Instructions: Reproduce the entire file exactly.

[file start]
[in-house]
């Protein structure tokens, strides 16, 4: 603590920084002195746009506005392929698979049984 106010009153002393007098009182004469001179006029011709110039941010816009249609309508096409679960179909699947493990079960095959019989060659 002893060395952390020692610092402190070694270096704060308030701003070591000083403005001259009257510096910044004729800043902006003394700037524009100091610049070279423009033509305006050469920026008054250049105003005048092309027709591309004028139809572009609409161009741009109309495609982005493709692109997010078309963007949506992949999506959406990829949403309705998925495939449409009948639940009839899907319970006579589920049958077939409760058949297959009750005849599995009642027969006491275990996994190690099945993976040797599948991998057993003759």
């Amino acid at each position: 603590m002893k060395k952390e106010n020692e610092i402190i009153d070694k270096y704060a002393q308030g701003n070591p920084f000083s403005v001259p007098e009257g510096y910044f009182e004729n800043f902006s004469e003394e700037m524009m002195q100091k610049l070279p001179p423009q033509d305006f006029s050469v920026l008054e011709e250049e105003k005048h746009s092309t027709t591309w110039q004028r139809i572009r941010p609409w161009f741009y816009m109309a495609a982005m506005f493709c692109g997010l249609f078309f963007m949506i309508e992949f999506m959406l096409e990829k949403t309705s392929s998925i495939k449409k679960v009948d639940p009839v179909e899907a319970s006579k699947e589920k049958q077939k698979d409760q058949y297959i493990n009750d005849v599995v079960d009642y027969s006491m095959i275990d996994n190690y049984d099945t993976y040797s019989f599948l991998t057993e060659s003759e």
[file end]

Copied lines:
[in-house]
């Protein structure tokens, strides 16, 4: 603590920084002195746009506005392929698979049984 106010009153002393007098009182004469001179006029011709110039941010816009249609309508096409679960179909699947493990079960095959019989060659 002893060395952390020692610092402190070694270096704060308030701003070591000083403005001259009257510096910044004729800043902006003394700037524009100091610049070279423009033509305006050469920026008054250049105003005048092309027709591309004028139809572009609409161009741009109309495609982005493709692109997010078309963007949506992949999506959406990829949403309705998925495939449409009948639940009839899907319970006579589920049958077939409760058949297959009750005849599995009642027969006491275990996994190690099945993976040797599948991998057993003759």
């Amino acid at each position: 603590m002893k060395k952390e106010n020692e610092i402190i009153d070694k270096y704060a002393q308030g701003n070591p920084f000083s403005v001259p007098e009257g510096y910044f009182e004729n800043f902006s004469e003394e700037m524009m002195q100091k610049l070279p001179p423009q033509d305006f006029s050469v920026l008054e011709e250049e105003k005048h746009s092309t027709t591309w110039q004028r139809i572009r941010p609409w161009f741009y816009m109309a495609a982005m506005f493709c692109g997010l249609f078309f963007m949506i309508e992949f999506m959406l096409e990829k949403t309705s392929s998925i495939k449409k679960v009948d639940p009839v179909e899907a319970s006579k699947e589920k049958q077939k698979d409760q058949y297959i493990n009750d005849v599995v079960d009642y027969s006491m095959i275990d996994n190690y049984d099945t993976y040797s019989f599948l991998t057993e060659s003759e």